"That's not for us to decide. Come on," the other man says. He opens the prison cell and I try to make a run for it, but stumble and fall on the ground. I think I'm bleeding. They have to carry me away.
It's not like I don't see why they think I did it. After all, my friends saw me walk away from the party that night with the boy. But he was drunk, far too drunk to think. I tried to get him home, I really did. And I will tell the jury. About how he said "I'm sorry, James. For all I did." About how he grabbed the gun and shot himself, falling backwards into the river. I'll tell them everyth
Tea Party "Would you like some more tea, Mister Fitzroy?" Lucy poured happily, skipping around the table to give everyone some tea. "How about you, Mr. and Mrs. Stone? May the little one drink tea?" She poured and poured until she was out of tea. Then she seated herself right next to Jeremiah R. Winchester and began sipping from her own teacup. Jeremiah had donned his old military uniform. Red and white with gold buttons that went all the way up to his brown fuzzy beard. He looked like he had just come home from war. He was great company. They all were.
It's a shame all of them were dead.
Lucy sat sipping for minutes, chatting with the dead bodies. Sometimes she would stop and be silent as she stared in front of her, but her guests didn't mind. They were so polite. They were much better friends than she'd ever had.
She had been handy with a shovel ever since she was five. Father had taught her how to use it, how to put yo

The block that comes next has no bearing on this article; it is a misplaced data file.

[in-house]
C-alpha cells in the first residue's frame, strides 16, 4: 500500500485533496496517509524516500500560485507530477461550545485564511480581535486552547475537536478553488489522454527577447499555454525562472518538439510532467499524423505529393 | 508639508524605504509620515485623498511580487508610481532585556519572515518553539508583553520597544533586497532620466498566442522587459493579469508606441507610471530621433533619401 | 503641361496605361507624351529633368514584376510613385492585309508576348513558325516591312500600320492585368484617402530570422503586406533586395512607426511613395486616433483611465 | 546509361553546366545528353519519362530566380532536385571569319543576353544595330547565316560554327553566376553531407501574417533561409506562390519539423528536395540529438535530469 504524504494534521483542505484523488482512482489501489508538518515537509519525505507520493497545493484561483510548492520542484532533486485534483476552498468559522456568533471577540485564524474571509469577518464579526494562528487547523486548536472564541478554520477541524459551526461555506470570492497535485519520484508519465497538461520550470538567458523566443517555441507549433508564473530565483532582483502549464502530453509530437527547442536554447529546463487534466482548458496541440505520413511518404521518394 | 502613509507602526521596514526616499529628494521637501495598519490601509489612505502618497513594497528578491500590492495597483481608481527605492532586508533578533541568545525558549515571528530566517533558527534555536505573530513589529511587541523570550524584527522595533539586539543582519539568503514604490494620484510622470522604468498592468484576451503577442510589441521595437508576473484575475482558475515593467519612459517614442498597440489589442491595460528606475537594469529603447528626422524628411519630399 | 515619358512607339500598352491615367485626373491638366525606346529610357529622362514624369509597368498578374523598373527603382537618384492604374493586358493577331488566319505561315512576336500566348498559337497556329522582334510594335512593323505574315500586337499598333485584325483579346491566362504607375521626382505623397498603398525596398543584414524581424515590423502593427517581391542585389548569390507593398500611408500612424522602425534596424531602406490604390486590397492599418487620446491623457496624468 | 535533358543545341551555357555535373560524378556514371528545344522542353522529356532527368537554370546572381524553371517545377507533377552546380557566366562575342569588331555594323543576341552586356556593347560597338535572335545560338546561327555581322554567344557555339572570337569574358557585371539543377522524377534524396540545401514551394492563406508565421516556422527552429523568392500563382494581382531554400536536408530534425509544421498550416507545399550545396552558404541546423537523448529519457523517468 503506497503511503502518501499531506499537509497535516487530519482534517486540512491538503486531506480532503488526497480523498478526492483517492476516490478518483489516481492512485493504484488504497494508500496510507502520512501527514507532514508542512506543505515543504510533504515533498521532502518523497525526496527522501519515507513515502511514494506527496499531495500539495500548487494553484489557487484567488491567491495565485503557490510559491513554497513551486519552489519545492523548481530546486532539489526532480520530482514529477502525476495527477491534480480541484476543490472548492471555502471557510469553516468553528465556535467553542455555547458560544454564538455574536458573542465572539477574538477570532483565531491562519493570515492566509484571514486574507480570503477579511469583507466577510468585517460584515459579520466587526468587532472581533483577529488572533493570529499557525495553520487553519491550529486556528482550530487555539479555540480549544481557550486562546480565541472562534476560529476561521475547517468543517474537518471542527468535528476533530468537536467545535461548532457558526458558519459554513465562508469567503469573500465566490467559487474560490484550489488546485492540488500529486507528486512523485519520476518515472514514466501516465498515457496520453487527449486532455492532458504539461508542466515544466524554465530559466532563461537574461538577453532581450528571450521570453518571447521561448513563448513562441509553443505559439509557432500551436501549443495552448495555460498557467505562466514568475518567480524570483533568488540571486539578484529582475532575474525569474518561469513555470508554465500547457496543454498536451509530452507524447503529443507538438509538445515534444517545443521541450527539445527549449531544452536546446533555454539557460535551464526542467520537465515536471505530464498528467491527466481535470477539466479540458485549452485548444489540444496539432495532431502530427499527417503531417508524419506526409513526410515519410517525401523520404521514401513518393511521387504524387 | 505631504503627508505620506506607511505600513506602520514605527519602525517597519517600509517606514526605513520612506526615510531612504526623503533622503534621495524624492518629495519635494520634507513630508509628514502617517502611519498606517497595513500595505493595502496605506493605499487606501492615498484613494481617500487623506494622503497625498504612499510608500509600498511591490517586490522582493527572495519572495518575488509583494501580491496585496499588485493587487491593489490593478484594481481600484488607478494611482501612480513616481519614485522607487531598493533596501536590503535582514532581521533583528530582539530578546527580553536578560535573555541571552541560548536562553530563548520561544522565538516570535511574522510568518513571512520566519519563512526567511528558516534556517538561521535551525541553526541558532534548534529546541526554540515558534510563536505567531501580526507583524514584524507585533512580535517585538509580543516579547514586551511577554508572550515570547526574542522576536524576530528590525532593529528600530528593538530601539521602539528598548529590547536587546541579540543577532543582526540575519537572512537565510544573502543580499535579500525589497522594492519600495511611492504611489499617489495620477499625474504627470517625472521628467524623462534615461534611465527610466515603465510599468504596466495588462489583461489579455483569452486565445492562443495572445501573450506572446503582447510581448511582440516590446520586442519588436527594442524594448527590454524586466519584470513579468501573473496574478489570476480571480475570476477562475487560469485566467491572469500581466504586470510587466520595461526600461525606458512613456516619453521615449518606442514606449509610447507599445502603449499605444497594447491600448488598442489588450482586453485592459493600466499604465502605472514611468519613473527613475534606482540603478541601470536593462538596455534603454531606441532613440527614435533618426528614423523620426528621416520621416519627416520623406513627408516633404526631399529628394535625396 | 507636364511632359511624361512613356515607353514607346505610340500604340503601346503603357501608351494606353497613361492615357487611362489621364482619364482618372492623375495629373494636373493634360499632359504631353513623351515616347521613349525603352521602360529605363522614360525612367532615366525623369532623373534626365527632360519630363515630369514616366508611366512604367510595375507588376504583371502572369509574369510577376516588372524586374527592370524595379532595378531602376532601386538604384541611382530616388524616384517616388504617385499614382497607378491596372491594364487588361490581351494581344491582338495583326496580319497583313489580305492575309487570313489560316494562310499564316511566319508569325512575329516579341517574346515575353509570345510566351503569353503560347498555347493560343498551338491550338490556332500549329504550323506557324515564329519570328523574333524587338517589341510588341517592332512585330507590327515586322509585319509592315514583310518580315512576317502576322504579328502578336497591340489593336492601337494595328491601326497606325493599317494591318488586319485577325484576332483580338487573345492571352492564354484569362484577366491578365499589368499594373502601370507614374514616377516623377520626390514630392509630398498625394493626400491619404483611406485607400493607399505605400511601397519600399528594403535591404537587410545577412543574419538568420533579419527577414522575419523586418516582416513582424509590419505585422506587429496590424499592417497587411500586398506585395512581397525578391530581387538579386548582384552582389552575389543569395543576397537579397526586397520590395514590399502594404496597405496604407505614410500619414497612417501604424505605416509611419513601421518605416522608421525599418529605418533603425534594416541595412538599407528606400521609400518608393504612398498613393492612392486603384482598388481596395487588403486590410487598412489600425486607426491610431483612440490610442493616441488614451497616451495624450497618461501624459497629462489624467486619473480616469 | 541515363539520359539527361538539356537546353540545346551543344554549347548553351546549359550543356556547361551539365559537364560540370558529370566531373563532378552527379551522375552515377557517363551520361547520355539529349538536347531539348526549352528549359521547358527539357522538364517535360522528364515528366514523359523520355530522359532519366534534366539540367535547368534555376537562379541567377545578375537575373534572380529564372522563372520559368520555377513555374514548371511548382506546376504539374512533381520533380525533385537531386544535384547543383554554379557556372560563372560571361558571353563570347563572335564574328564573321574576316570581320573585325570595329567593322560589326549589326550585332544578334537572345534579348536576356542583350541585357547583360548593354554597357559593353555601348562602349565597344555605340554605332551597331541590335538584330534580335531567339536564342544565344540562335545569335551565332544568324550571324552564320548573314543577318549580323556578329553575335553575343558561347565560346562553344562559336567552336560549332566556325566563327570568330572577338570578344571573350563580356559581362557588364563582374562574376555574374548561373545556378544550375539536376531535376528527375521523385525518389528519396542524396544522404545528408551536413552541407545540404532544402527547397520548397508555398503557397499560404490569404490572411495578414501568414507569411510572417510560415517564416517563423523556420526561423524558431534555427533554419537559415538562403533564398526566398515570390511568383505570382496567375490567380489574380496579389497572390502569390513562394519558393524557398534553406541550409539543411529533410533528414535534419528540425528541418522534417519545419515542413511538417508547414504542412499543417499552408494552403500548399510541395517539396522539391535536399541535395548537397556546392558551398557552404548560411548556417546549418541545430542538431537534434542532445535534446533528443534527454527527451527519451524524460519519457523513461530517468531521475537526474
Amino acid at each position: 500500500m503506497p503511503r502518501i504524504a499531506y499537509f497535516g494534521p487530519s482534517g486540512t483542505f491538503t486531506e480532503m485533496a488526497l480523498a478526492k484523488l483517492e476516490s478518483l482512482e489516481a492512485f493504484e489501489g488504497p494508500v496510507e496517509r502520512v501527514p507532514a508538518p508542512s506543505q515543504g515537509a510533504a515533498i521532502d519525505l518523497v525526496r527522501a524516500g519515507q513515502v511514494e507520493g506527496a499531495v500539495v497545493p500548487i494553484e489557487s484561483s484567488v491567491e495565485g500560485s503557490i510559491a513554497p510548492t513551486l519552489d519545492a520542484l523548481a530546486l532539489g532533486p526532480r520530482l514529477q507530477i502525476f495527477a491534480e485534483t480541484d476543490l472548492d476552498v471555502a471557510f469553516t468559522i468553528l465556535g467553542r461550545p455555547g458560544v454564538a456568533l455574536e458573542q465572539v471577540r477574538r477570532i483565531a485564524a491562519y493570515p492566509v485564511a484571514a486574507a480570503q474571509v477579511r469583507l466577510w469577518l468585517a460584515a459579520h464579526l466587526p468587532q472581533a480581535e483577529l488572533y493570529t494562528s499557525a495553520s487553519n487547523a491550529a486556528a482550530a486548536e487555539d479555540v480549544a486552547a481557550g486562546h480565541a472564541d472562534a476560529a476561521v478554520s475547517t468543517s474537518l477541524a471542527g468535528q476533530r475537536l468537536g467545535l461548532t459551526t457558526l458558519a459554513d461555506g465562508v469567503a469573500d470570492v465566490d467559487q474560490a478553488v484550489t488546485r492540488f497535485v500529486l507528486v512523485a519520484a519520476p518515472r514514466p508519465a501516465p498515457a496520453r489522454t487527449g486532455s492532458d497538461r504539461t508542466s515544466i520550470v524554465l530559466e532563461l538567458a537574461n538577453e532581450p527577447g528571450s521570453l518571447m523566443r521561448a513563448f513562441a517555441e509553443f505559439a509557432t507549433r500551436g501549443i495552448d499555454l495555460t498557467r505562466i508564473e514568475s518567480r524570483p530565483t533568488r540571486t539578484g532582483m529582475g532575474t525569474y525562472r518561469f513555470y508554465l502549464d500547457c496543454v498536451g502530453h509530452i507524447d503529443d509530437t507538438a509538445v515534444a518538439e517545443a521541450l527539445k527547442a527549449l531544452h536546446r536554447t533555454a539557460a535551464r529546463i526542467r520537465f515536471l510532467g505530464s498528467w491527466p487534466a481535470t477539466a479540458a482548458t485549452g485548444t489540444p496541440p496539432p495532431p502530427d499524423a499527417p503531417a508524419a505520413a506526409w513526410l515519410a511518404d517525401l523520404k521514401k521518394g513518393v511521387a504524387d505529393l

Singing Flames He sat staring into the singing flames. She sat down beside him, long black hair casually draped around her shoulders. They fell dangerously close to the licking flames as she bend over to look at his face. "You look familiar." She tucked her hair behind her ear, but it fell down again instantly.
He looked up from the fire. She was wearing a short, black dress, blood-red lipstick and a pair of casual sandals. There was sand in-between her toes. He wanted to brush them clean.
"I'm sure I've met you before," she said. The flames were reflecting in her amber eyes.
He looked back into the flames. Leave me alone, he thought. He was rubbing his hands.
She wasn't. She was grabbing him by the cheek, turning his head towards hers. "It's not polite to look away when you are talking to someone."
"I'm not talking. You are."
She let his head go. His eyes went back t
The Mirror - Chapter 3 This can't be...
"You must be Derion," the girl said with a nervous smile. "Y-your friend's been telling me all about you."
Derion dropped his fishing pole, and it fell into the lake with a plop, slowly descending into the water. Derion didn't even notice for a moment. He touched the girl's face, lightly at first. He ruffled her hair, opened her mouth to look at her teeth, stared into her eye. Her sky blue eye.
"I-is everything alright?" the girl asked with a trembling voice.
"Derion, this is..." Vicken looked at Derion with his ruffled face, raising an eyebrow. "Are you alright?"
"You're Maigo. This isn't possible." Derion widened his violet eyes and stared at the poor girl. "This isn't possible."
The girl looked confused. "How do you know my name?" She was scared. Her eyes gave it away. "I'm not sure I understand."
Jamie's Coin "For how long have you been following me?" Jamie asked.
"Do you remember how you got here?"
"I took the elevator. You know, the grey one? The sign said to take the left one, so I took the left one."
"Mhm. And before that?"
"There was a long corridor. It was pretty dark, I couldn't see much." Jamie flipped the coin and caught it again. Held it up in the light and studied its details. "I don't think there were any walls, I remember trying to reach out into the darkness, but I was afraid I would fall into the emptiness."
"And before the corridor?"
"I..." Jamie hesitated for a moment, the only sound in the cave being the magnified booms of their footsteps.
"That's where I started following you. I'm surprised you didn't notice me earlier."
"I did. I just didn't want to disturb you." The coin went back into his pocket. Then he took it out again.